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Dinara Kasko, the Origami cake’s molds

Dinara Kasko so good #20

July 19, 2018
Alberto Ruiz
Dinara Kasko so good #20
Dinara Kasko, the Origami cake’s molds

Look and see

Look where everyone looks but see what nobody or almost nobody else sees. It seems to us an accurate definition of creativity and even of art. And that is exactly what happens with Dinara Kasko, the Ukrainian architect and pastry chef who is revolutionizing the world of pastry design based on a talent that seems to have no limits. Her latest inspiration comes from origami, that curious art of folding paper to achieve different forms whose origins could be found in ancient China and its later development in Japan. Kasko saw the enormous possibilities that this manual discipline could contribute to the design of cakes and tarts and went on to work. She herself explains to us the whole creative process until obtaining what she shows us once more exclusively in so good #20.

Dinara also describes in these pages how she changed her professional life after some of her first designs being featured in our publication, especially her already famous cloud, only two years ago (so good #16). Today she’s pleased to see how, from this and other molds devised by her, many professionals create their own versions, with decorations, finishes and different colors. ‘This is one of my main ideas – to give people an interesting foundation that is self-sufficient without anything additional, but at the same time, it’s possible to transform it and present it differently depending on the targets and the ideas’ says the chef.


Discover so good #20


My experience creating molds

Torus’ cake mold video

It’s such a pleasure to return on the pages of so good.. magazine as two years ago, right after my first article was published in the magazine, my everyday life and my professional life as a pastry chef started to change rapidly, and I am so grateful to the editorial team who paid attention to my work.

Cloud 120. Dinara Kasko
‘Creating molds is so interesting, and it’s no less interesting to see how people use them. Probably, the mold Cloud that was released by Silikomart has gone through the largest number of such transformations. I am happy to announce that pretty soon, it will be possible to work with a smaller version of this mold Cloud 120.’

During these two years, there have been a lot of master classes, trips, exhibitions, speeches and interviews, meetings and acquaintances, and, of course, new molds. Currently, I am not just creating designs for silicone molds, but I am also launching my molds on sale labeled under my own brand name. Some of them have been specifically created for so good.. magazine.

Definitely, the most interesting part of my work is working with the shape. I like creating pure laconic objects that don’t need any additional decoration. After my molds became available for purchase, people started complimenting my original design with their own decorations. I can see a great number of variations with color, idea, presentation etc. Actually, this is one of my main ideas – to give people an interesting base that is self-sufficient without anything additional, but at the same time, it’s possible to transform it and present it differently depending on the targets and the ideas.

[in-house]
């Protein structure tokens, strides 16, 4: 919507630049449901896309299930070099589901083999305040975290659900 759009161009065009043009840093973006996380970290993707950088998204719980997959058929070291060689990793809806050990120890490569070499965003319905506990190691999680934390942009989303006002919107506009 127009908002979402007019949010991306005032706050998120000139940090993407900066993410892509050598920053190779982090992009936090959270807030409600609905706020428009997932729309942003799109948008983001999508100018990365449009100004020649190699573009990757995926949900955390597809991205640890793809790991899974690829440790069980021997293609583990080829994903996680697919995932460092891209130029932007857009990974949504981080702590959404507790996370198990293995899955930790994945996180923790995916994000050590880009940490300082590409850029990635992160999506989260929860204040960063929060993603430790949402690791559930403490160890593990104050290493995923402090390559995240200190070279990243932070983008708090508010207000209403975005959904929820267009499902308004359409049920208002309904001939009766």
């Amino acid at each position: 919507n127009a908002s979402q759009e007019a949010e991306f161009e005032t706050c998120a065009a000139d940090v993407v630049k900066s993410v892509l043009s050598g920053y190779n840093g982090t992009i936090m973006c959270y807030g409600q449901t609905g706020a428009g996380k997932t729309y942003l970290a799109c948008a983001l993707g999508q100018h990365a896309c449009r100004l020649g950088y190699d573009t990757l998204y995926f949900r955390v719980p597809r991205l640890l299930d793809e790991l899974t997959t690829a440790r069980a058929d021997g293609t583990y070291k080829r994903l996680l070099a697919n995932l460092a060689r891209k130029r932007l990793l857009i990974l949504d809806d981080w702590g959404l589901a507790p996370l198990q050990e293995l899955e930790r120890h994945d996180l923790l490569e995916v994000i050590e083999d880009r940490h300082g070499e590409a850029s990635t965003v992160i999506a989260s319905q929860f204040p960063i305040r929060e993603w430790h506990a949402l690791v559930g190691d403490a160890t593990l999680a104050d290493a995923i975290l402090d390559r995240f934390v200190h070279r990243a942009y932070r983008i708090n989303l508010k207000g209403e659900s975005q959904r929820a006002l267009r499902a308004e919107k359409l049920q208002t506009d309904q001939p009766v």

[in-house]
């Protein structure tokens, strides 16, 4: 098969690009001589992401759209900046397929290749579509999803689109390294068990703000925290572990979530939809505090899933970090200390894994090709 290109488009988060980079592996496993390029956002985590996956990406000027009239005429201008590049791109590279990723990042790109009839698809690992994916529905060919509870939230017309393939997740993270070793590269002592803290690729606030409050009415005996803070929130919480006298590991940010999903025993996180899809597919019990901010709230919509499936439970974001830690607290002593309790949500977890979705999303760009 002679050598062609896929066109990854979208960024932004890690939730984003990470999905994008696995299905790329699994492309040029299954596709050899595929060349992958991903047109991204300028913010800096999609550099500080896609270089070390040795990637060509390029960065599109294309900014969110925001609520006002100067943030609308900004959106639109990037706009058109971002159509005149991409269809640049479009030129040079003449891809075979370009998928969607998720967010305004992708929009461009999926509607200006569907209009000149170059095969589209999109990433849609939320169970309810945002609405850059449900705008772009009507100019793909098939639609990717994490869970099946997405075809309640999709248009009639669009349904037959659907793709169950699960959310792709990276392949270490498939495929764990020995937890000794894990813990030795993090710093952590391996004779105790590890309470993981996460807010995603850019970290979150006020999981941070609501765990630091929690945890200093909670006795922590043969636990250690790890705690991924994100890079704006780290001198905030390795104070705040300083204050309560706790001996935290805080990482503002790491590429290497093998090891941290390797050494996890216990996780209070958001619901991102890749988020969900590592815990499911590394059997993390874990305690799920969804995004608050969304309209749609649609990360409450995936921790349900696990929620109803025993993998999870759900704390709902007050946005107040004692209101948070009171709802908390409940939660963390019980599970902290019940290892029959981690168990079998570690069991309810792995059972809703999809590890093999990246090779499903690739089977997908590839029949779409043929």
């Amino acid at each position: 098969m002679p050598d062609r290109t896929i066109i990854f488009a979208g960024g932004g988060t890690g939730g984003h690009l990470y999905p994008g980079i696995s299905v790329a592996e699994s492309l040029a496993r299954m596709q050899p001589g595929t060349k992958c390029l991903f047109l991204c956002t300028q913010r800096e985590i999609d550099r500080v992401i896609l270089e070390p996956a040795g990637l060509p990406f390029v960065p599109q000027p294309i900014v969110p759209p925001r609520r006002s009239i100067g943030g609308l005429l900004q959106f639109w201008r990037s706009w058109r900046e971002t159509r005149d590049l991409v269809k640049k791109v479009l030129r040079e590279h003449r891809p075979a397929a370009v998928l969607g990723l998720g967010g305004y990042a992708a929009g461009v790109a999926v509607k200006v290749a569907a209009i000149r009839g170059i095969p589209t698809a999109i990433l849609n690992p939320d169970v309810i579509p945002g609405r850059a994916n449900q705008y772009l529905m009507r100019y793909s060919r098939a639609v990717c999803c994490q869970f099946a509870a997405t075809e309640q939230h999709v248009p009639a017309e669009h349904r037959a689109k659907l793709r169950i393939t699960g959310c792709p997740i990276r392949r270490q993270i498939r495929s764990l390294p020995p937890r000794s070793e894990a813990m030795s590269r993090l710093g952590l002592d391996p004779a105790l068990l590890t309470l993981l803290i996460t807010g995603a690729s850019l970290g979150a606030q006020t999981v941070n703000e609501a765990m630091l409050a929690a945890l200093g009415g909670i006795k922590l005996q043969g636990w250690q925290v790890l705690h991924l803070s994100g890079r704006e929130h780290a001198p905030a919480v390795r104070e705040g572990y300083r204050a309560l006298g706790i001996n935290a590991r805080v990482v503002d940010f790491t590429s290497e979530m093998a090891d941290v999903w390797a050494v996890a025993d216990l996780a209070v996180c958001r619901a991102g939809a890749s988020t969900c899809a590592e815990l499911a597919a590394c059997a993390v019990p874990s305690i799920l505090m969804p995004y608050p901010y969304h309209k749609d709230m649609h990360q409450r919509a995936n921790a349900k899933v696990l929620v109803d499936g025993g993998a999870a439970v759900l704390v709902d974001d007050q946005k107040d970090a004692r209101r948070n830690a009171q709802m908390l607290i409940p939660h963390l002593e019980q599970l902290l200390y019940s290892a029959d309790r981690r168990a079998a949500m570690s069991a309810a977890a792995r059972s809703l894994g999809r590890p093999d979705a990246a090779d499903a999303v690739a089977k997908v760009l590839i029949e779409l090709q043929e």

The ancient art of origami

This time, I have created several molds, and I would like to tell you more about them. A few months ago, I was carried away by origami, an ancient art that was invented in China and is quite popular nowadays. I spent a great amount of time folding sheets of paper and learning the methods and principles of origami. Inspired by the beauty of lines and patterns of the folds, I created a few models using 3Ds max and printed them on a 3D printer.

The first fold that I tried to make was the Miura-ori fold, an origami-based scheme devised in 1970 by Japanese astrophysicist Koryo Miura to store solar panels for deployment in space. Now this folding scheme is used for folding paper documents, maps, different decorative items, vases, furniture, clothing, textiles etc. Firstly, I tried to make a model for my mold out of paper – I tried making it in different sizes, tried out different folding variants, used different kinds of paper, and finished up with 3D modeling softwares. At the same time, I always work on textures and flavours, so I created special recipes for these molds.


Tesselations by Ekaterina Lukasheva

Searching for masters of origami, I came across the work by talented master Ekaterina Lukasheva, and I liked it. These folds, tessellations, and complex patterns are so laconic, graphical, and beautiful for me. Firstly, it might seem that it’s very easy – grab a sheet of paper and fold it, but it’s not like that at all. In order to get a pattern, it takes hours and years of practice, especially if you would like to create your own patterns as Ekaterina does.


Ekaterina Lukasheva’s art is half about the beauty and half about the exploration of possibilities to get complex curved folds out of flat sheets of paper. Each design is not just a beautiful ornament – it represents an engineering process that is invisible to a viewer. Unlike the molded sculptures, her tessellations are designed the way you can unwrap them back to flat at any time. This involves certain restrictions in shapes you can achieve and implies using mathematical concepts to make it possible.

To implement my idea of using Ekaterina’s tessellations, I have chosen the curl fold that reminds me of bends of piped cream or ice cream. And in our new mold it looks too good to be real (above image).

You will find these three creations alongisde their recipes in so good #20


Discover so good #20